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By Gary Evans
A study asking readers to consent to a short form containing only the key information about the research resulted in suboptimal comprehension, suggesting participants only skimmed through it or skipped it outright.1
The lead author of the social science study is Evan Perrault, PhD, assistant professor of health communication at Purdue University. Perrault and co-authors recently published the findings in light of revisions to the Common Rule that call for “concise” consent documents that “facilitate comprehension.” The changes were enacted in part because informed consent documents have trended to lengthier forms that may leave participants consenting to something they do not completely understand.
The researchers developed a 71-word consent process for an online study, then tested participants’ comprehension of the information. Participants could either read the concise summary and proceed directly to the study, or get more information on the research to which they were consenting. All 429 participants bypassed this option and proceeded to the study, which was about preventing sexually transmitted diseases. The concise form included all the standard research parameters, but when questioned about their consent, “about one-third of participants did not know how long the study would take, 77% did not know who the primary investigator was, and 14% did not know that their responses would be anonymous,” according to researchers.
Participants indicated they liked the brief consent process, but many clearly did not comprehend the limited information or simply skipped over it. “If we want to continue referring to informed consent as informed, future research should be welcomed and supported by IRBs to seek ways to apply the newest Common Rule guidelines while increasing comprehension; otherwise, informed consent will likely always remain an oxymoron,” the authors concluded.
IRB Advisor asked Perrault to comment on the research in the following interview, which has been edited for length and clarity.
IRB Advisor: What are the implications of your study for IRBs, particularly as they try to address the call for more “concise” informed consent forms in the revised Common Rule?
Perrault: The study dealt only with an online study, so its conclusions cannot be generalized to all forms of research that IRBs oversee. However, at least for online, minimal-risk online studies, this study helps to showcase that still more work is needed to find ways to put the “informed” into “informed consent.” I would encourage local IRB managers across the U.S. to work with colleagues in the social sciences at their institutions to develop and test novel ways to ensure better information comprehension in their consent processes.
IRB Advisor: Does your study and the prior research you cite indicate that many research participants today do not really comprehend the research to which they have consented?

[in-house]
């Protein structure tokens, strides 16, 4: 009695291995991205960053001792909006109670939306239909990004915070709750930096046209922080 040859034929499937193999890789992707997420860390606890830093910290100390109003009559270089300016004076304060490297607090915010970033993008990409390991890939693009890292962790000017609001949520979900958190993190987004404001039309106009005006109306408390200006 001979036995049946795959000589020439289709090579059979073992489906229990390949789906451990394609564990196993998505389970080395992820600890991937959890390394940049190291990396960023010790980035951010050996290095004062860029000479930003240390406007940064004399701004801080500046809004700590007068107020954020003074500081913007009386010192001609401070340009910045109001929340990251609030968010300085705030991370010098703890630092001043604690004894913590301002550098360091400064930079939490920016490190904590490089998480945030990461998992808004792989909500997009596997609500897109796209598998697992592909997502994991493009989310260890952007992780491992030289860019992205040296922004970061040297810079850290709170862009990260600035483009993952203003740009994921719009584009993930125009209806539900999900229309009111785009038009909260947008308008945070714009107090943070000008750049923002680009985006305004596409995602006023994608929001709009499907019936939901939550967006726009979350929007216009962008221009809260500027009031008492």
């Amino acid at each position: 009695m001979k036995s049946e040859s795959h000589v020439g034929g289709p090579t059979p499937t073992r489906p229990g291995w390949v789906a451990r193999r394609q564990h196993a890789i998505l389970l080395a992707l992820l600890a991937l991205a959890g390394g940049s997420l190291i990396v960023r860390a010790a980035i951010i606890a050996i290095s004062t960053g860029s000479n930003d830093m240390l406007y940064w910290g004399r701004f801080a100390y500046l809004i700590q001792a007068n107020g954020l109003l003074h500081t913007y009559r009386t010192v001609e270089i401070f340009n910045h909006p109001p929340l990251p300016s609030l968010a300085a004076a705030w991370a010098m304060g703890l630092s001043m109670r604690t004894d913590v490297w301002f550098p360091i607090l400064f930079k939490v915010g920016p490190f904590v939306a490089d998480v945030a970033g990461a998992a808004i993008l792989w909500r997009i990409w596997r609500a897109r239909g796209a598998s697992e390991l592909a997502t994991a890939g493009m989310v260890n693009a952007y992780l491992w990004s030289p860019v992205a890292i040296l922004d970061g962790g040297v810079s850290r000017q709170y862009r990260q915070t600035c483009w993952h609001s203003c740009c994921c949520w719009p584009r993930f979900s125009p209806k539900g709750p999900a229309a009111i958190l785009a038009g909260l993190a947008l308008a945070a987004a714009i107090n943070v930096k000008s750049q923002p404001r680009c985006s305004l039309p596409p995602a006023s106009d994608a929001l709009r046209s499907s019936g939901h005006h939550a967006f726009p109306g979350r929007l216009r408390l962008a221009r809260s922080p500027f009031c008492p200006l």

Perrault: I think the bigger question here relates to participants fully reading the forms. As researchers, we can’t expect participants to comprehend information if they’re not actually reading the forms. While our study did not assess whether participants read the concise consent form, a prior study of mine that also tested shorter forms (about 150-190 words) found that about 21% did not read the form at all, and about 69% skimmed the form. Future research should continue to focus on ways to encourage participants to fully read the content these forms contain. Only then can we expect comprehension to increase.
IRB Advisor: Can you elaborate on the finding that participants only comprehended about half the information in the short consent form?
Perrault: The short consent form provided to participants included many of the elements the revised Common Rule indicates are important to include in any consent form (the purpose of the study, the study duration, potential risks, contact information).
Questions to assess recall of these pieces of information were asked, with results revealing that greater than half of participants were unable to remember the primary investigator of the study (77%), the risks they many encounter in completing the study (83%), and the contact information of the university’s IRB (98%).
IRB Advisor: You make an interesting point about the impact of social media on the willingness of people to read a long consent form. Given that participants cannot, for ethical reasons, be forced to read a form, do you think this idea of informed choice may emerge as an alternative to informed consent?
Perrault: It is possible. As I stated in the paper, participants in the current study had the opportunity to learn more about the study beyond the 71-word form they received if they wanted to. No participants did. About 15% of participants indicated via an open-ended response that they appreciated that they were offered this choice as part of the informed consent process.
Financial Disclosure: Author Melinda Young, Medical Writer Gary Evans, Editor Jill Drachenberg, Editor Jonathan Springston, Editorial Group Manager Leslie Coplin, and Physician Editor Lindsay McNair, MD, MPH, MSBioethics, report no consultant, stockholder, speaker’s bureau, research, or other financial relationships with companies having ties to this field of study. Nurse Planner Kay Ball, PhD, RN, CNOR, CMLSO, FAAN, is a consultant for Ethicon USA and Mobile Instrument Service and Repair.